the road, faces south and commands a magnifi-
cent view of the Atlantic ocean south and west
of the Elizabeth islands. It is the only two-
story gambrel-roofed house in old Dartmouth,
and belongs to the latest variety of that type.
Job Almy owned the farm, and in his will of
1771 he devises his estate to his'four sons; and
in the division in 1778 Joseph and Christopher
took the part on the east side of the road, and
that on the west side was taken by Job and
Samuel. To his wife he gives "the Eastern
most great room, bed room adjoining, cellar
under and chamber, and attic over the same."
This can only apply to the large house which in
another part of the will he describes as "my
new dwelling house," which he specially devised
to his son Joseph. It is safe to conclude that
this house was built between 1765 and 1770.
This land originally belonged to Hugh
Mosher, who sold it to William Almy, who was
the owner in 1710, and this large farm has re-
mained in the Almy family ever since. The
original house has probably been removed or
destroyed. The small one-story gambrel was
erected about 1730, some distance east of the
road, but within recent years was moved to its
present location and has been since used as the
home of the manager of the farm. It belongs
to the variety that was common in this section
between 1725 and 1740.
(VI) Thomas Almy, son of Christopher and
Elizabeth (Sanford), born April 22, 1775, mar-
ried in 1798 Sally Gifford, born June 10, 1779,
daughter of William and Patience GifEord. Mr.
Almy, who was somewhat noted for his great
strength, was a carpenter by trade. He became
a merchant at Smith Mills, then a farmer. He
was a man of good judgment, and was active in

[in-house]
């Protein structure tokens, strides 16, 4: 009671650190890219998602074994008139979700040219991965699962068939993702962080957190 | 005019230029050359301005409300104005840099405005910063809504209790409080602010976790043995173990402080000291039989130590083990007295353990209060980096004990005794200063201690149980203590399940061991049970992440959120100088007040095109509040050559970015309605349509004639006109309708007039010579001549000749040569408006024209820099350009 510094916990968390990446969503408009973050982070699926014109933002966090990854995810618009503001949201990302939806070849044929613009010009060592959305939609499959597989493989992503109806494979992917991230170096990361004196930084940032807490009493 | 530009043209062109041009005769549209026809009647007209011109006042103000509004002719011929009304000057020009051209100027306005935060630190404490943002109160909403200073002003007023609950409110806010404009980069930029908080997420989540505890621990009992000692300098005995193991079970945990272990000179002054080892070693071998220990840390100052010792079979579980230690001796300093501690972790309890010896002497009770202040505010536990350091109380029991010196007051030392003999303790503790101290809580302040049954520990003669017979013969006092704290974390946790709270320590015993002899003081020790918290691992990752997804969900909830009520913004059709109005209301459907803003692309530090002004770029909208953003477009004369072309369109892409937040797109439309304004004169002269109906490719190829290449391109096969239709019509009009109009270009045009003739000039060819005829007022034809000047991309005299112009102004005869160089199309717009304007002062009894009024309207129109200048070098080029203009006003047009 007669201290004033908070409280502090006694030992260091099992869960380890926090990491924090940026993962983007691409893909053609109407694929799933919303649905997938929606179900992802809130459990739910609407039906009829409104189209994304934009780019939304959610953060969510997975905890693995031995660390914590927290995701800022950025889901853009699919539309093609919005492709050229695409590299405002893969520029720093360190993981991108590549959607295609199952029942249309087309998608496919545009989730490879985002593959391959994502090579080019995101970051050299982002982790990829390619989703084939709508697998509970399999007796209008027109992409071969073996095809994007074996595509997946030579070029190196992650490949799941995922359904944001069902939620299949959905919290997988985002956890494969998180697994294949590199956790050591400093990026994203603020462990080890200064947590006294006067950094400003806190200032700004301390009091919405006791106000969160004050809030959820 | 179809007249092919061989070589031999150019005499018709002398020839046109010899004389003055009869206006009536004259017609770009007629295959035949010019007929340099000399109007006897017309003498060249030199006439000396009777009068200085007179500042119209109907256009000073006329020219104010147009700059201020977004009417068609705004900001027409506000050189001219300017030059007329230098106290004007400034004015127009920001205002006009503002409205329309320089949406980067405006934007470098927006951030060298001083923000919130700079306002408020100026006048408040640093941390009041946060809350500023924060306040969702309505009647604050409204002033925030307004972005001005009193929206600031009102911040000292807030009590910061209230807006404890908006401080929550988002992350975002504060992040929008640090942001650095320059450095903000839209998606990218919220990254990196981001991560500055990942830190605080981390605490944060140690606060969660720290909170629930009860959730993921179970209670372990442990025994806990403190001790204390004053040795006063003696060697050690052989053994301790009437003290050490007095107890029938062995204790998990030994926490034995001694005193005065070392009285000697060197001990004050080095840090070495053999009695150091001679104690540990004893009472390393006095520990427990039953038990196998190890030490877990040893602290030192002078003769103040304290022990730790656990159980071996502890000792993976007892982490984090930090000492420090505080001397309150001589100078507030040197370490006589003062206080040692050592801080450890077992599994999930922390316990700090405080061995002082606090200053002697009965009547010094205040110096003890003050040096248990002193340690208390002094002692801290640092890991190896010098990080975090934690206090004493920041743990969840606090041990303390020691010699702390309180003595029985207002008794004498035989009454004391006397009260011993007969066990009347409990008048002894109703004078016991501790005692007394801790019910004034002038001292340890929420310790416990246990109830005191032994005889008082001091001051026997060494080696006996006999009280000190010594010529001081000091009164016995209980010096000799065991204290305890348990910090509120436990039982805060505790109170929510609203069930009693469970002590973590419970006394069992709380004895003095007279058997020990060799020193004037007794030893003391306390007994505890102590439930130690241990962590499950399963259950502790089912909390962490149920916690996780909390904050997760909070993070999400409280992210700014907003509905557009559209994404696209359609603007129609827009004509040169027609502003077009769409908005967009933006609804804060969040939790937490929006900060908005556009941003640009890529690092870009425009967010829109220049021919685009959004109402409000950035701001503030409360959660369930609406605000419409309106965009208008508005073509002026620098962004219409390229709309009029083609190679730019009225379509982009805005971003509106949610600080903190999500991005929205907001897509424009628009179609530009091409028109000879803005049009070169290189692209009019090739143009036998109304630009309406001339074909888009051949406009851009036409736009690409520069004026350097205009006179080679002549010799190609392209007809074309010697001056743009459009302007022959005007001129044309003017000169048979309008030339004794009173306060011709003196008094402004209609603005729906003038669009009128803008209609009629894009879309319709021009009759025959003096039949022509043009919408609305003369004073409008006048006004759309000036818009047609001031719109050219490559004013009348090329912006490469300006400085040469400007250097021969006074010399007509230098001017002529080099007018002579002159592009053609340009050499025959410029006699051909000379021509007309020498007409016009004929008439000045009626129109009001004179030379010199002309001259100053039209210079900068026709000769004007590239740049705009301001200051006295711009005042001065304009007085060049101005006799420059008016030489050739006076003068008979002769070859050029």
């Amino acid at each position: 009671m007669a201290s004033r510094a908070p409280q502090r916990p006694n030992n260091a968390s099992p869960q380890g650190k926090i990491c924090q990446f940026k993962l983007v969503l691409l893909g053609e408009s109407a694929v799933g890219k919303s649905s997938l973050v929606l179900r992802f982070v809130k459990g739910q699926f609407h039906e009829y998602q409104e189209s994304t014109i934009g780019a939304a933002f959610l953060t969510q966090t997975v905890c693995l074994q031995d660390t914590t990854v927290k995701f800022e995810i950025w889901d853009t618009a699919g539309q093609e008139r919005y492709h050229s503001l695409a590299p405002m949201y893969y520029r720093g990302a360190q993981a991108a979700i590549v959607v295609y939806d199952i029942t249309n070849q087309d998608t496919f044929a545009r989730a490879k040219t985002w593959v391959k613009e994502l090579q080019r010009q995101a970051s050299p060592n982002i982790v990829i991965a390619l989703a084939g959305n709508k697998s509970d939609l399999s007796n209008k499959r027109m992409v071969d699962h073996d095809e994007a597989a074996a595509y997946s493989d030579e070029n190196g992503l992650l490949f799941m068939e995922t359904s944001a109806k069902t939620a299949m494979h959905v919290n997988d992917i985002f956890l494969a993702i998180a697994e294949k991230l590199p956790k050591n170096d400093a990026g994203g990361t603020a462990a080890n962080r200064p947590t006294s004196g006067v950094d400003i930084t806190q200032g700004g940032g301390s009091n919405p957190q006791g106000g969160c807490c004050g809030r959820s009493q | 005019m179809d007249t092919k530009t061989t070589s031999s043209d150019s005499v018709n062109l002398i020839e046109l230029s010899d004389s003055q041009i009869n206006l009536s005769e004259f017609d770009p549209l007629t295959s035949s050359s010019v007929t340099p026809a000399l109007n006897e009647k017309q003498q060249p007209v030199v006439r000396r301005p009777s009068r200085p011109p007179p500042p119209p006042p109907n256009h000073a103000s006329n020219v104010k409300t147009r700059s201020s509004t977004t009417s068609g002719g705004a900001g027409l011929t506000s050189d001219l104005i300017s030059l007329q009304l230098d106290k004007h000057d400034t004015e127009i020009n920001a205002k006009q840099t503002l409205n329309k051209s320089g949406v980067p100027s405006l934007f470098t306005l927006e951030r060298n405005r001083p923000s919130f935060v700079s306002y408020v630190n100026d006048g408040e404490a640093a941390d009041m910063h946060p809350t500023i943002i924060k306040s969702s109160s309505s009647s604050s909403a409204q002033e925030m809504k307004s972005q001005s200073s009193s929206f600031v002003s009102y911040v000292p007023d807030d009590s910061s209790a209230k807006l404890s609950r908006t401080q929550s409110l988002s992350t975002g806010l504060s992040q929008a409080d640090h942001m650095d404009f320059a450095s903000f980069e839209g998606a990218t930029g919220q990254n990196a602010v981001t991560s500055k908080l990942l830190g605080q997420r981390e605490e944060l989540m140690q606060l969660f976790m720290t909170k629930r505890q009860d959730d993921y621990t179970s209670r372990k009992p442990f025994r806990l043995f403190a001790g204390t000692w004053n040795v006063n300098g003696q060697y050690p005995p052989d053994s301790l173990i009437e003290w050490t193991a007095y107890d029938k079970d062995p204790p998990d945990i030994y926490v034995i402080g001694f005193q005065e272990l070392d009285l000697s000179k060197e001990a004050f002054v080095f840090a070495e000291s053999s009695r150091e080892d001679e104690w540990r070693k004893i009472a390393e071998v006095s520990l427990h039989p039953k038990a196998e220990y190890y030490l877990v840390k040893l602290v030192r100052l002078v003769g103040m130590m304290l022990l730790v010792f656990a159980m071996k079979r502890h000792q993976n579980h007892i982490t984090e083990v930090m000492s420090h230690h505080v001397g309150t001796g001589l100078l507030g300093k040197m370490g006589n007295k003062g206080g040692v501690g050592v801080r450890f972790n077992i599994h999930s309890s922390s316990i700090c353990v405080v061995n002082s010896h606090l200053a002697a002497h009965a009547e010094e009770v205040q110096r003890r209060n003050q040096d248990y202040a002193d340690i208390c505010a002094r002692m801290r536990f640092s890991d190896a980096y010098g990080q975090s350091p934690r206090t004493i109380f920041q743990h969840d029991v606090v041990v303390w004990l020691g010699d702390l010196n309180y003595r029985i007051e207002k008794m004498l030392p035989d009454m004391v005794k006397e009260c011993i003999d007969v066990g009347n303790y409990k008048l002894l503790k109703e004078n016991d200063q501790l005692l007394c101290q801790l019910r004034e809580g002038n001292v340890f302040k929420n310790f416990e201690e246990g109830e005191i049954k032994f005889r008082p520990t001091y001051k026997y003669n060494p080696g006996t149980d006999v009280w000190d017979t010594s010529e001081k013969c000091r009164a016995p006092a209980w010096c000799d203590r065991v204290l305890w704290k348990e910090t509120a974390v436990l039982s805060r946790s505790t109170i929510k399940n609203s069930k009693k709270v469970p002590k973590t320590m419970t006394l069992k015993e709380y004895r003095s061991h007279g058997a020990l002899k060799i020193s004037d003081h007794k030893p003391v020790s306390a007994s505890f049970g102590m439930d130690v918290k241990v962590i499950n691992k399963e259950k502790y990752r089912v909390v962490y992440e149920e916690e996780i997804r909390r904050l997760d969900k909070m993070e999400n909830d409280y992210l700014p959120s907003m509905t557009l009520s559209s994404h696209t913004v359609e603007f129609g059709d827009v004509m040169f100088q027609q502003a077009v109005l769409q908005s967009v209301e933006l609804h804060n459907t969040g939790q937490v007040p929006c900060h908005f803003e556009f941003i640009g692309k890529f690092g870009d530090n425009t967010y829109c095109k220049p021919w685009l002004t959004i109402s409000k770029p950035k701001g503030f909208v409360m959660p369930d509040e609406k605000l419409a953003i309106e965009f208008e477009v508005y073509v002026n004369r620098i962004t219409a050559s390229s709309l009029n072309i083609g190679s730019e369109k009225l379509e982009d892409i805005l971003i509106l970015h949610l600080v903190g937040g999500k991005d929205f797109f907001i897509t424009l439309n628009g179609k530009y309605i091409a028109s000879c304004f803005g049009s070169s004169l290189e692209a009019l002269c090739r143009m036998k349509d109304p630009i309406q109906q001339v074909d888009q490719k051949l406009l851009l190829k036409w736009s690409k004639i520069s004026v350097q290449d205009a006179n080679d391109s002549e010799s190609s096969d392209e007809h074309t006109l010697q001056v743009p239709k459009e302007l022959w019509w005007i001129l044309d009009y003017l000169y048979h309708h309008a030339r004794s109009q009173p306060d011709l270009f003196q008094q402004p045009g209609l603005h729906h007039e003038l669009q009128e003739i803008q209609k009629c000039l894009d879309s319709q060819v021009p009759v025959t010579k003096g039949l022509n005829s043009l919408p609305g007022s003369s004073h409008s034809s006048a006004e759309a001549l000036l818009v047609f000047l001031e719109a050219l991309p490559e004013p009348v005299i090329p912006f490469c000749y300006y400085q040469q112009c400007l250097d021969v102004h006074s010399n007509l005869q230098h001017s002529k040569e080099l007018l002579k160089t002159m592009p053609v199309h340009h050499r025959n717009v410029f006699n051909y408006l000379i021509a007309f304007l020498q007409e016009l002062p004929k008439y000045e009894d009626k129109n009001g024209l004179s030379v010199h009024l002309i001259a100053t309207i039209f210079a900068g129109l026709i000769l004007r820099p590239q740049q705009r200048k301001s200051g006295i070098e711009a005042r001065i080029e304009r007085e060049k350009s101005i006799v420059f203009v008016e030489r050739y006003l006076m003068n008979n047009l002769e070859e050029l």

the public affairs of the town ; liked the old
muster days of the State militia. He loved a
good horse and his favorite means of travel was
by horseback. He was a member of the Society
of Friends. He died Nov. 23, 1868. His wife
died June 13, 1848. Their children were : Wil-
liam, Silence, Frederick and Henry.
(VII) William Almy (3), son of Thomas
and Sally (Gifford), was born Oct. 10, 1798,
on the old Almy homestead in Dartmouth,
Mass. He passed his childhood and youth on
his father's farm, receiving in the way of an
education what the neighborhood district school
afforded. Early in life he concluded to become
a merchant, and with this end in view when
thirteen years of age walked from his home near
Horse Neck, carrying his shoes in his hand as
a matter of economy, to Russell's Mills, where
he began his business career in the store of the
late Abraham Barker. In a few years he re-
moved to New Bedford, and was employed as
bookkeeper in the store of William H. Allen
and the late Gideon Allen, and also in the
counting room of the late John Avery Parker.
Subsequently he went to Boston, and found em-
ployment in the best school possible for a mer-
chant â€” the counting room of the late A. & A.
Lawrence. Soon after attaining his majority,
and doubtless under the kind auspices of his
employers, he formed a partnership with a fel-
low clerk named Dexter, establishing the busi-
ness which under the firm name of Dexter &
Almy, Almy, Blake & Co., Almy, Patterson &
Co., Almy, Hobart & Co., and Almy & Co., he
successfully pursued for nearly fifty years ; this
was the importing and jobbing of white goods.
Cool, clear-headed and sagacious, no man stood
higher in the confidence and esteem of his fel-
lows than William Almy. He achieved a hand-
some fortune for his time, but secured some-
thing far better, a reputation for spotless integ-
rity, and unblemished honor.
For many years Mr. Almy was a director in
the Eagle Bank, Boston, and for a number of
3'ears his firm was selling agent for various
cotton and woolen mills, among these being
the celebrated Wamsutta Mills of New Bedford.
Politically he was a Whig and Republican.
In November, 1828, Mr. Almy married Eliza-
beth, daughter of Robert and Deborah Brayton,
of Nantucket. She was born June 19, 1803,
and died May 11, 1879.